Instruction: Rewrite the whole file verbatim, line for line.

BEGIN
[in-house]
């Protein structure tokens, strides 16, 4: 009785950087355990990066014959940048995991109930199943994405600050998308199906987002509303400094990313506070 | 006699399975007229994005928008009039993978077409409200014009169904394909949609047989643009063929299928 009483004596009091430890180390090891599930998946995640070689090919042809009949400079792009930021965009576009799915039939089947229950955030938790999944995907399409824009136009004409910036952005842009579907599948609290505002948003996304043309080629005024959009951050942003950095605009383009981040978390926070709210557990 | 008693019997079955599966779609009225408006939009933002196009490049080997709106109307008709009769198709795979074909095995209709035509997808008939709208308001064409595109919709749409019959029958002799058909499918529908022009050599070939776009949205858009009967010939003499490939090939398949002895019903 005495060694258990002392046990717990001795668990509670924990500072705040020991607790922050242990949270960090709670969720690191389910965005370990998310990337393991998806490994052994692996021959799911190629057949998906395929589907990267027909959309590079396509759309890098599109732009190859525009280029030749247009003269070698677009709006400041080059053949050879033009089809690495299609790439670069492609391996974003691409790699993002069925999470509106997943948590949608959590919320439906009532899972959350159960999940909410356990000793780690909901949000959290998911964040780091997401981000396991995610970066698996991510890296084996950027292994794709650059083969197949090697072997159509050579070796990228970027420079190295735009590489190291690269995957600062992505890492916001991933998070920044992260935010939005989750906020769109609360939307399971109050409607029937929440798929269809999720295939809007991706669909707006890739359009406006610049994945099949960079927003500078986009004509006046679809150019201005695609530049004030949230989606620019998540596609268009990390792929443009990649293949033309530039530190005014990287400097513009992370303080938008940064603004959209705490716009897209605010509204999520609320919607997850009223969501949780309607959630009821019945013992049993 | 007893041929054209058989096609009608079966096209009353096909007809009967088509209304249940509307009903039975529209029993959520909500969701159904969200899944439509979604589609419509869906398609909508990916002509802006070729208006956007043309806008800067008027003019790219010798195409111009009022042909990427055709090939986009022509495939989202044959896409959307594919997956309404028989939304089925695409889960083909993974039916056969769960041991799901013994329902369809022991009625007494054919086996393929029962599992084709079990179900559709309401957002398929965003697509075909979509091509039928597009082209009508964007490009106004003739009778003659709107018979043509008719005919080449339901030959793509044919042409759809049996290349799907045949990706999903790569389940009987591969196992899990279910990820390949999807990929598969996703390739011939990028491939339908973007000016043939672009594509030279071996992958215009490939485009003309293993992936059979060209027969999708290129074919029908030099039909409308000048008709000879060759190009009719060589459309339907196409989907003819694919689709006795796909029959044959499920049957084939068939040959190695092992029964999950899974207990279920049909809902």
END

[in-house]
């Protein structure tokens, strides 16, 4: 009785950087355990990066014959940048995991109930199943994405600050998308199906987002509303400094990313506070 | 006699399975007229994005928008009039993978077409409200014009169904394909949609047989643009063929299928 009483004596009091430890180390090891599930998946995640070689090919042809009949400079792009930021965009576009799915039939089947229950955030938790999944995907399409824009136009004409910036952005842009579907599948609290505002948003996304043309080629005024959009951050942003950095605009383009981040978390926070709210557990 | 008693019997079955599966779609009225408006939009933002196009490049080997709106109307008709009769198709795979074909095995209709035509997808008939709208308001064409595109919709749409019959029958002799058909499918529908022009050599070939776009949205858009009967010939003499490939090939398949002895019903 005495060694258990002392046990717990001795668990509670924990500072705040020991607790922050242990949270960090709670969720690191389910965005370990998310990337393991998806490994052994692996021959799911190629057949998906395929589907990267027909959309590079396509759309890098599109732009190859525009280029030749247009003269070698677009709006400041080059053949050879033009089809690495299609790439670069492609391996974003691409790699993002069925999470509106997943948590949608959590919320439906009532899972959350159960999940909410356990000793780690909901949000959290998911964040780091997401981000396991995610970066698996991510890296084996950027292994794709650059083969197949090697072997159509050579070796990228970027420079190295735009590489190291690269995957600062992505890492916001991933998070920044992260935010939005989750906020769109609360939307399971109050409607029937929440798929269809999720295939809007991706669909707006890739359009406006610049994945099949960079927003500078986009004509006046679809150019201005695609530049004030949230989606620019998540596609268009990390792929443009990649293949033309530039530190005014990287400097513009992370303080938008940064603004959209705490716009897209605010509204999520609320919607997850009223969501949780309607959630009821019945013992049993 | 007893041929054209058989096609009608079966096209009353096909007809009967088509209304249940509307009903039975529209029993959520909500969701159904969200899944439509979604589609419509869906398609909508990916002509802006070729208006956007043309806008800067008027003019790219010798195409111009009022042909990427055709090939986009022509495939989202044959896409959307594919997956309404028989939304089925695409889960083909993974039916056969769960041991799901013994329902369809022991009625007494054919086996393929029962599992084709079990179900559709309401957002398929965003697509075909979509091509039928597009082209009508964007490009106004003739009778003659709107018979043509008719005919080449339901030959793509044919042409759809049996290349799907045949990706999903790569389940009987591969196992899990279910990820390949999807990929598969996703390739011939990028491939339908973007000016043939672009594509030279071996992958215009490939485009003309293993992936059979060209027969999708290129074919029908030099039909409308000048008709000879060759190009009719060589459309339907196409989907003819694919689709006795796909029959044959499920049957084939068939040959190695092992029964999950899974207990279920049909809902």